Over the last 100 years of aviation, many different engines have been used to propel aircraft and many of them you’ll be aware of. There are the radial/rotary engines of old – those beautiful power-plants with the cylinders in a perfect circle, often protruding from the front of a biplane. The powerful engines of the WW2 spitfires and other aircraft again used cylinders but often configured in a line or V-pattern. Obviously, the jet-age took us to new heights with different technology which replaced the propeller, and the cylinder, altogether.
General aviation has traditionally favoured one type of engine and any VW Beetle or Porsche 911 fan will be very familiar with it. It is the horizontally-opposed (“boxer”), air-cooled, internal combustion engine. Whether having six-cylinders or four, this type of engine has proved incredibly reliable, powerful and versatile and can be seen in GA aircraft spanning the last 60+ years.
These engines are special made for GA by manufacturers dedicated to that task. There are two makes which dominate the market, namely Lycoming and Continental, but other makes have come and gone – or are here today.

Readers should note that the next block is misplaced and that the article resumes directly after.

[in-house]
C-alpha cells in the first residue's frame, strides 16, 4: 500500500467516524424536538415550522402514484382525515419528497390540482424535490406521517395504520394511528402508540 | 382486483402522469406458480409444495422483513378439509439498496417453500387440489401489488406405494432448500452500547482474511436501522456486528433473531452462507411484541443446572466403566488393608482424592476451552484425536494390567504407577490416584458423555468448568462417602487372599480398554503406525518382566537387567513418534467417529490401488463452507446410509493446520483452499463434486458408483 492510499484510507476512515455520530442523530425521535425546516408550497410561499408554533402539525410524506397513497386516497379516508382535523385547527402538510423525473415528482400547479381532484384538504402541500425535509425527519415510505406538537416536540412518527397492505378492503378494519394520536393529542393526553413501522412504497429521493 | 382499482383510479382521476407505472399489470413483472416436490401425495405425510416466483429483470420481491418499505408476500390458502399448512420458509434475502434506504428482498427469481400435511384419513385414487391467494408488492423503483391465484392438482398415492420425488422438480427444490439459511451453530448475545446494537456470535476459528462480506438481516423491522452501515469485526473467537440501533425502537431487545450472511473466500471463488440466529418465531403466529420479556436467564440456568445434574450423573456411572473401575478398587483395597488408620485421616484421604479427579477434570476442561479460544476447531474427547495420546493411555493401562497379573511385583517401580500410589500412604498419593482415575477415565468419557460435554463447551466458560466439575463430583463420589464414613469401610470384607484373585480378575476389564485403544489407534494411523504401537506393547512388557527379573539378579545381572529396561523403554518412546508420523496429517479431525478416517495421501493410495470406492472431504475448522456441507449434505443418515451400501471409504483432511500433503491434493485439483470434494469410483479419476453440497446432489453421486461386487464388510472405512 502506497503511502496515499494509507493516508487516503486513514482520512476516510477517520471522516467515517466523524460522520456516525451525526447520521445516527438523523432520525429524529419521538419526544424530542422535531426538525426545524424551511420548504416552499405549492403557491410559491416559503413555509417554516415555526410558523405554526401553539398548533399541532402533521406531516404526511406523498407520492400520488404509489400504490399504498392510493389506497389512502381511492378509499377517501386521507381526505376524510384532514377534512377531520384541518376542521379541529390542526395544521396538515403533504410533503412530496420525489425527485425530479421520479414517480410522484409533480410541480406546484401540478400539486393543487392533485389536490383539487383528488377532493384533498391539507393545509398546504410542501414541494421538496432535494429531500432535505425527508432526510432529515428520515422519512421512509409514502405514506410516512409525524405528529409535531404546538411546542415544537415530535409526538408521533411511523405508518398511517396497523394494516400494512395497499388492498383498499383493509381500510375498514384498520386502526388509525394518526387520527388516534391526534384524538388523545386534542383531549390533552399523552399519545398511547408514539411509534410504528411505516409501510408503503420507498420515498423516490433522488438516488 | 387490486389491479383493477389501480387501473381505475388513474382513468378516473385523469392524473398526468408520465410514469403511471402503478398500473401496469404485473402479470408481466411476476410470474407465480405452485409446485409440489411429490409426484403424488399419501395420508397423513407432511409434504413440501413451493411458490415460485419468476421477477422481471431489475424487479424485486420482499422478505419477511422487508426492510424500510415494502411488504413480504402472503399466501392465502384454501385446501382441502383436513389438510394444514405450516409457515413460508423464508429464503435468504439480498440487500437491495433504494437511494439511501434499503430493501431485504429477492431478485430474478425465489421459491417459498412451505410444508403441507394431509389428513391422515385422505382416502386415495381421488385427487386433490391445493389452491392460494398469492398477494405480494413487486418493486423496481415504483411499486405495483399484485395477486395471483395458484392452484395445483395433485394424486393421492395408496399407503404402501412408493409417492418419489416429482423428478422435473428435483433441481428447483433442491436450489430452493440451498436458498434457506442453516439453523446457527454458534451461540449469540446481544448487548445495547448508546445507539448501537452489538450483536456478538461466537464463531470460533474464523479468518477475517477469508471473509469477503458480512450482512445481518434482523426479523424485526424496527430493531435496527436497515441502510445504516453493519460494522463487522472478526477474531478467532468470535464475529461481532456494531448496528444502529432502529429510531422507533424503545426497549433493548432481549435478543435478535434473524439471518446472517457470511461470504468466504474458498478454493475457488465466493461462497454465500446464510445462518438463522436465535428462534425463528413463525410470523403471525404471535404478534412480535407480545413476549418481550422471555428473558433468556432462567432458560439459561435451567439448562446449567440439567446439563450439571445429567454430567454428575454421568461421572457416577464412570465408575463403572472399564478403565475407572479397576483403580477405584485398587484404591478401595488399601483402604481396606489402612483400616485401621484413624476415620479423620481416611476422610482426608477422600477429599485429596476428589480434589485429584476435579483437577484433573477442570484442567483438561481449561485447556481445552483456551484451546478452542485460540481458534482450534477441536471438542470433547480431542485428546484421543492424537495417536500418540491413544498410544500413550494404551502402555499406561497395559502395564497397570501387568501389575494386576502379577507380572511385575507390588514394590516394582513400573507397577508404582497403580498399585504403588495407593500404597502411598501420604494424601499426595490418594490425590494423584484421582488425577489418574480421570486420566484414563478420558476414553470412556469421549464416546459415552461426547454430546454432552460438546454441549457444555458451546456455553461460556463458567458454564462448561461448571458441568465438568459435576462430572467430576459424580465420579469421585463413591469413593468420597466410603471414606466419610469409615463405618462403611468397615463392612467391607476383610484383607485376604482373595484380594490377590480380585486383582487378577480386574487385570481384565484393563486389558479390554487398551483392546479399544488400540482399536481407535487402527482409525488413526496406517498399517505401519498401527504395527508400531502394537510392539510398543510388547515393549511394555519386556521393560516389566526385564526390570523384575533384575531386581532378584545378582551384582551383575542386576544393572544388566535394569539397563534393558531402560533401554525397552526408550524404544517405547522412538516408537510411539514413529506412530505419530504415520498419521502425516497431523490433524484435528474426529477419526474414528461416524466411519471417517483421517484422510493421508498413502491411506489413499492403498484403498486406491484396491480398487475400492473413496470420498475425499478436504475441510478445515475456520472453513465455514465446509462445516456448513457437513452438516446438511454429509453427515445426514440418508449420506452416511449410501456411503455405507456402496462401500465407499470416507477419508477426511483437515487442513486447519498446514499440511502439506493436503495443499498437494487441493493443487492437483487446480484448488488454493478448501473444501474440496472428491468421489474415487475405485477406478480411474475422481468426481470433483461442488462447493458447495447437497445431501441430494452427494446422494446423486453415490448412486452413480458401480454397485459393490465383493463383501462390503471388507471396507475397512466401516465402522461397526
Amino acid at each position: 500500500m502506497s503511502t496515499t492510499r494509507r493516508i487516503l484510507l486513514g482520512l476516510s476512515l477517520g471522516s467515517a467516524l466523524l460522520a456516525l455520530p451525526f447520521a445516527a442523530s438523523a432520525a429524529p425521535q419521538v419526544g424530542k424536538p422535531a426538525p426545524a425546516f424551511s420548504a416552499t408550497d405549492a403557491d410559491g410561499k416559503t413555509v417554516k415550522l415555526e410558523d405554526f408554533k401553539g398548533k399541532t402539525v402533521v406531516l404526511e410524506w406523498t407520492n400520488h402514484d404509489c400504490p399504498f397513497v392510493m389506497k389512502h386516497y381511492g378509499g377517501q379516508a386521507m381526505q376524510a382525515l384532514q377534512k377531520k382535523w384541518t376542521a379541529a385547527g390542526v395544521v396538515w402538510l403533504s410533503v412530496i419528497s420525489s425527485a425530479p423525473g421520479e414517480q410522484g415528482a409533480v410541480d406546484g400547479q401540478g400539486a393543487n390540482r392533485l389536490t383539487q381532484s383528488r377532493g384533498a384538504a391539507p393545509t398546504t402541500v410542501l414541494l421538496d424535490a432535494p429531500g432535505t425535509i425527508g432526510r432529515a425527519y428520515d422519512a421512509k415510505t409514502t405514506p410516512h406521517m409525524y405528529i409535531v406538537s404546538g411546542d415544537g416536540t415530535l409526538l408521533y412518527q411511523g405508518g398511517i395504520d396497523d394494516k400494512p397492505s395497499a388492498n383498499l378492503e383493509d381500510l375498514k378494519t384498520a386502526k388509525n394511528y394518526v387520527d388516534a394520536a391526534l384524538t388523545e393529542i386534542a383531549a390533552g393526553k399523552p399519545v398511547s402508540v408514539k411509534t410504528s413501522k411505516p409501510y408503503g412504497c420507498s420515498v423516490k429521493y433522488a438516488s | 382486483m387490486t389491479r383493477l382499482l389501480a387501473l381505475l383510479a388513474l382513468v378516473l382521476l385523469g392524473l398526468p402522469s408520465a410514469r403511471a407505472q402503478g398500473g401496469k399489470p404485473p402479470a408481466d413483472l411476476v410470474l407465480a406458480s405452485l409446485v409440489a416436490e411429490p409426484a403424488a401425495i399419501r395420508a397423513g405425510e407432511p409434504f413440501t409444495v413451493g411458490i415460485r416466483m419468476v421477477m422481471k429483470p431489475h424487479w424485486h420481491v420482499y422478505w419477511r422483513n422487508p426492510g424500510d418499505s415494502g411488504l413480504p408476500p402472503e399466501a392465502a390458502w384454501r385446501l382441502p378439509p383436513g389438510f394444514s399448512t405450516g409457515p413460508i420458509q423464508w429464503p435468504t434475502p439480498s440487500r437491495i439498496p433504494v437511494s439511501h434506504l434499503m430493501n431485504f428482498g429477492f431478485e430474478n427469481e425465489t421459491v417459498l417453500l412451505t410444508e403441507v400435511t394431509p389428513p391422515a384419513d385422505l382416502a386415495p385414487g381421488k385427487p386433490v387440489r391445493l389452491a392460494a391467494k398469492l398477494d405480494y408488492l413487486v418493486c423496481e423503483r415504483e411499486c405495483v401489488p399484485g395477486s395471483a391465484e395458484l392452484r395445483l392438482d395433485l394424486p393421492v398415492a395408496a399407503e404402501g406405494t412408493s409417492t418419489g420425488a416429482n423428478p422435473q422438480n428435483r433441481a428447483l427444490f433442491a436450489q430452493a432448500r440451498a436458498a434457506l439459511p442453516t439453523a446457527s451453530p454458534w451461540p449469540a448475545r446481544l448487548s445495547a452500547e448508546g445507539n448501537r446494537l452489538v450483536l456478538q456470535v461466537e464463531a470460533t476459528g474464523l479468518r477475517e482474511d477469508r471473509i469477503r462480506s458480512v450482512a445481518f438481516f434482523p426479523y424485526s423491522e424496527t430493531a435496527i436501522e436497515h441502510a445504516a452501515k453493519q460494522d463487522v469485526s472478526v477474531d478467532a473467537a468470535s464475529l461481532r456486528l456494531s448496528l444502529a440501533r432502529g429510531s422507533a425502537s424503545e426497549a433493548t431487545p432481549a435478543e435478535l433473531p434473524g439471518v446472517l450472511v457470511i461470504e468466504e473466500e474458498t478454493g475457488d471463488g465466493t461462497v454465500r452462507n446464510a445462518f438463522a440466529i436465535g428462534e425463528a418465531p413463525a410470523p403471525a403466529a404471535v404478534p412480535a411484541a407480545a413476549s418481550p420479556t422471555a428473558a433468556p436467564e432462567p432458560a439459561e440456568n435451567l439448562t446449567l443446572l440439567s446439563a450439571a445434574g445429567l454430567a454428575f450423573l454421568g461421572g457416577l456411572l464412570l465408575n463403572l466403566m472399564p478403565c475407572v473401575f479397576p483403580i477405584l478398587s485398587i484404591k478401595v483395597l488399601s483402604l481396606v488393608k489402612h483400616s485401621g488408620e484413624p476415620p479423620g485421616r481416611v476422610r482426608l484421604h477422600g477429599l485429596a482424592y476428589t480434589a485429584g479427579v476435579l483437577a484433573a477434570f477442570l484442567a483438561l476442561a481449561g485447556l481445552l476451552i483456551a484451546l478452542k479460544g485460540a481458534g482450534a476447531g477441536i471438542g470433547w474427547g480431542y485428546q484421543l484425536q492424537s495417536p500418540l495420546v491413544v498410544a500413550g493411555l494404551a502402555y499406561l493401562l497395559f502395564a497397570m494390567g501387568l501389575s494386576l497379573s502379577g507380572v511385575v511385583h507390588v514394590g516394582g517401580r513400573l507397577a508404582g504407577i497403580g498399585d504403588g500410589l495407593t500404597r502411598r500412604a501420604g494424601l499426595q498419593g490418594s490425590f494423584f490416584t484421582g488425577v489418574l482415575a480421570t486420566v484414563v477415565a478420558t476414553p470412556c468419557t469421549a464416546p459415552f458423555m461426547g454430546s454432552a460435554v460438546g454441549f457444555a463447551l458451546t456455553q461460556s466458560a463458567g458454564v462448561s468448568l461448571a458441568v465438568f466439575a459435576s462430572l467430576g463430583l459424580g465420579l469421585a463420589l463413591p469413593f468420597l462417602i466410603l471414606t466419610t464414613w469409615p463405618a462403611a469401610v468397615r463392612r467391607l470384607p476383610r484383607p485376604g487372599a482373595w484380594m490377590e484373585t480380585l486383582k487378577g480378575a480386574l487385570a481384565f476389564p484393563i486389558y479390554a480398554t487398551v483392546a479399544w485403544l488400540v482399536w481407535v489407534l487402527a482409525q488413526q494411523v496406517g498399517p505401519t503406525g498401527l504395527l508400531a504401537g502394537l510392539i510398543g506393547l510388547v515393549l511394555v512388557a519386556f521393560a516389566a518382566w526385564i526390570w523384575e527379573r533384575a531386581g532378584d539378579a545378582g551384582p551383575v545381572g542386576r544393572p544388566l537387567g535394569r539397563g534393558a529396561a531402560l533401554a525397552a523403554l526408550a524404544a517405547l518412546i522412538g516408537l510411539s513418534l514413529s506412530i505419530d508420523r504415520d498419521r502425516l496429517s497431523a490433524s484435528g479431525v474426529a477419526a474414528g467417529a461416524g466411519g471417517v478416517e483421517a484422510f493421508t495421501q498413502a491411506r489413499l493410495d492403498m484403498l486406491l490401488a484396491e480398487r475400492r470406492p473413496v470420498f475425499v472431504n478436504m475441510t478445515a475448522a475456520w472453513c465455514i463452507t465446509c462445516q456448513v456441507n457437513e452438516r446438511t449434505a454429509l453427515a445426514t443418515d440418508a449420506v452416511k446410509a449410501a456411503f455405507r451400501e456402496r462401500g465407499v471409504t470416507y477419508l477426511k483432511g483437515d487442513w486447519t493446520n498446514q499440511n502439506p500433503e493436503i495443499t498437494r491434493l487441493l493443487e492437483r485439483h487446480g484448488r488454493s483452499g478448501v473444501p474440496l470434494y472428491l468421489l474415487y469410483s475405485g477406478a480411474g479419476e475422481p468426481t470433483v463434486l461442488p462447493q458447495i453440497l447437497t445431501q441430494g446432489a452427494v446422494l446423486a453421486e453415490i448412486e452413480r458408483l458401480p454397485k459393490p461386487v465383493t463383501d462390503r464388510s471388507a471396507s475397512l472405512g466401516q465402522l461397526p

The other engine which is becoming much more popular, is the water-cooled piston engine, usually in lower power ranges. One of the best know here is the Rotax engine, owned by the mighty (and Canadian) Bombardier.
There are several manufacturers making these smaller engines including Jabiru, Polini, Hirth and D-Motor. These motors are sometimes geared-down for the propeller, meaning the engine RPM’s are faster than the speed the prop turns.
Which engine a particular model has, the benefits and comparisons is the stuff of many a pilot conversation, thus not possible here. The main point is that GA engines are made to be extremely reliable, being that in-air reliability is the most important factor for pilot, machine and – well – everyone else.
You’ll learn all-about engines, their performance, safety and function during your pilot licensing process.